I don’t know if it’s the same for you, but for many other artists that I speak to on a regular basis there is the idea of a perfect beat. And there is no such thing. That’s the beauty of music, that it’s not perfect. So when you have that linear idea of music, that you can keep going into, what I find is – prior to having Maschine – I would make a track, and then I’d make another variation, and another variation, infinite variations, and then by that time I lost the vibe, the vibe is dead. And then go back to the initial first one, and I go, yeah, that’s the best one. So I think what happens is that you overthink things, whereas what I do now, is like going to tape. So if you want to change something, you have to do it again.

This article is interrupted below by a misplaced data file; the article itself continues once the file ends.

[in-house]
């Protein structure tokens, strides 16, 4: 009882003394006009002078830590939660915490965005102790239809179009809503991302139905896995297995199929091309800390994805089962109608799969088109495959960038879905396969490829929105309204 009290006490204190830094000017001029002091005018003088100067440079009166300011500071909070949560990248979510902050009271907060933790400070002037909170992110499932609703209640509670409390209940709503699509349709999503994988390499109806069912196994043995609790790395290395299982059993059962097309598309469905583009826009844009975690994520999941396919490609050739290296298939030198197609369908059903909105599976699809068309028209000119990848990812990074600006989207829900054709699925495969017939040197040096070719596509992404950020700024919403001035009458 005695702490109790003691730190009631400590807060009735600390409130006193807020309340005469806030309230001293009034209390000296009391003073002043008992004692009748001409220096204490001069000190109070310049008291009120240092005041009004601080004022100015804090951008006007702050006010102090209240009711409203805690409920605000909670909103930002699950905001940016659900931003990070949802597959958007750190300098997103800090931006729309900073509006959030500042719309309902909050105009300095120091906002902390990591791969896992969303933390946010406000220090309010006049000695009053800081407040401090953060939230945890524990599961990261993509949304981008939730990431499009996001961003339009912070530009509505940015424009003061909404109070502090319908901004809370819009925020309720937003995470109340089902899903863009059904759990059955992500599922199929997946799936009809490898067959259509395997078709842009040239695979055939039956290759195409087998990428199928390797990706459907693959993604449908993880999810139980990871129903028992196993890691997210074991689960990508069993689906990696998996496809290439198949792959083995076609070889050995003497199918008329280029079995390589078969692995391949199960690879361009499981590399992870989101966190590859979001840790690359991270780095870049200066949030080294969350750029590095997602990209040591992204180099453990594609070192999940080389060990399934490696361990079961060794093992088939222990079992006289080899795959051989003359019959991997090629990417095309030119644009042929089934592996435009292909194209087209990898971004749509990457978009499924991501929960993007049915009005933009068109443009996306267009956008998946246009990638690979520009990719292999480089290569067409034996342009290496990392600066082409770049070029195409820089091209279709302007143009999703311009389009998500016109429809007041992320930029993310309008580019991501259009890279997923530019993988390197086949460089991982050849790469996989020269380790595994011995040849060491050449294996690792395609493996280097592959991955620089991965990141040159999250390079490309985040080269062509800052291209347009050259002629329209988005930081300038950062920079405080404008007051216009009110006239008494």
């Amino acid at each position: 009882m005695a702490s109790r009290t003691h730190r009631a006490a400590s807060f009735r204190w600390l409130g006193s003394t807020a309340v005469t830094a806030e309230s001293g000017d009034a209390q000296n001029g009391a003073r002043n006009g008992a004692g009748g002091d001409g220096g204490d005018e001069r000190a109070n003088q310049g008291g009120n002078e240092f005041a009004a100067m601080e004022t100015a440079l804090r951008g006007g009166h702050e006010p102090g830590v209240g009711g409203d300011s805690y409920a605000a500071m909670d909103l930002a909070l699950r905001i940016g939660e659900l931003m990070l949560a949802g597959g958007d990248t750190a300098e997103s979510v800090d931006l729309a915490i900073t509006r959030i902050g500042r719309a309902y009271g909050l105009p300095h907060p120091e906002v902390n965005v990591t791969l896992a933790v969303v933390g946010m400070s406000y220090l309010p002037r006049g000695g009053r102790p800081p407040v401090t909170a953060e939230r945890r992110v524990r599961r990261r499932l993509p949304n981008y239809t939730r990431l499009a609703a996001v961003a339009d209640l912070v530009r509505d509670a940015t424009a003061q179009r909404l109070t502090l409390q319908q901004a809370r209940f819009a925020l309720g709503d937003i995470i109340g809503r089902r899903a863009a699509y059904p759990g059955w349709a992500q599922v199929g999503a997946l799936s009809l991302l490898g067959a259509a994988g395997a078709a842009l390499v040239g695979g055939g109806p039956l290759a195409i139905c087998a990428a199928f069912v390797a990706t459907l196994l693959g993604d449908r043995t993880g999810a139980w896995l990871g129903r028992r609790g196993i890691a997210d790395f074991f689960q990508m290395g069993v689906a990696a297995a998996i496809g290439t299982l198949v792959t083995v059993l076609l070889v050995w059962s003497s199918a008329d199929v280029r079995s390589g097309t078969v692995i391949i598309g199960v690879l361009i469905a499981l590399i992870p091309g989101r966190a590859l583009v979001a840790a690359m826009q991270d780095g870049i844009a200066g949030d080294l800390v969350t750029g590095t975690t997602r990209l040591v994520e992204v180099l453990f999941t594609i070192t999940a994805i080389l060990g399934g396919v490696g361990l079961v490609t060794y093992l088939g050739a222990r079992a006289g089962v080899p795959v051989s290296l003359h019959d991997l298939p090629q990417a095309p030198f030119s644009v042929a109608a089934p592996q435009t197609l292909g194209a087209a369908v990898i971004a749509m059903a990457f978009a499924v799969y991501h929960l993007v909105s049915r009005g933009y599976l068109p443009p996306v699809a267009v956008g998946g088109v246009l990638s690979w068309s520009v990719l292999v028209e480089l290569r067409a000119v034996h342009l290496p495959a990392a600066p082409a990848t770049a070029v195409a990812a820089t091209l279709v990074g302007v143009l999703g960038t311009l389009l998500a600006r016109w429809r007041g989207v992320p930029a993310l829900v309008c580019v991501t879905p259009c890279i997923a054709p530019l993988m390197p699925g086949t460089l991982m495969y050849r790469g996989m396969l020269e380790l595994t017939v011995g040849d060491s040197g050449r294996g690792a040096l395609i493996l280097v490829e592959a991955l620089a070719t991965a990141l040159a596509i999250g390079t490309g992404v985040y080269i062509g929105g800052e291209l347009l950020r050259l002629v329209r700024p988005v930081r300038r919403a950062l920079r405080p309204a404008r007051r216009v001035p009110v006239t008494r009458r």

Rewind the tape…
Rewind the tape! And because I’m dubbing, I’m doing the auxes and the reverb – I’m not saying it’s the easiest option, because if you make a mistake then you need to do it again, it’s a bit more time-consuming but I still got my scenes, and I like the way how Maschine allows you to trigger scenes on the bar, or half within the bar. Just by doing that you get a crazy experimental fade between scenes, you can have a sound that has a long release, when you go into the next scene it doesn’t cut off but hangs over, it just sounds awesome.
What I also found really helpful is — I’m not very organized, never have been when it comes to music— that with Maschine, the search function is just brilliant. I know what I want, OK, I want a flute, and then it will give me a list: what sort of flute to do you want? Physical model, long release? I can pinpoint what I want, and nine times out of ten what I’ve got in my head once I’ve typed it in and I’ve gone through the variations, I found what I’m looking for, and I’m talking in seconds!
Again, it shortens the distance between the idea in your head, and you being able to execute it and stay within the vibe.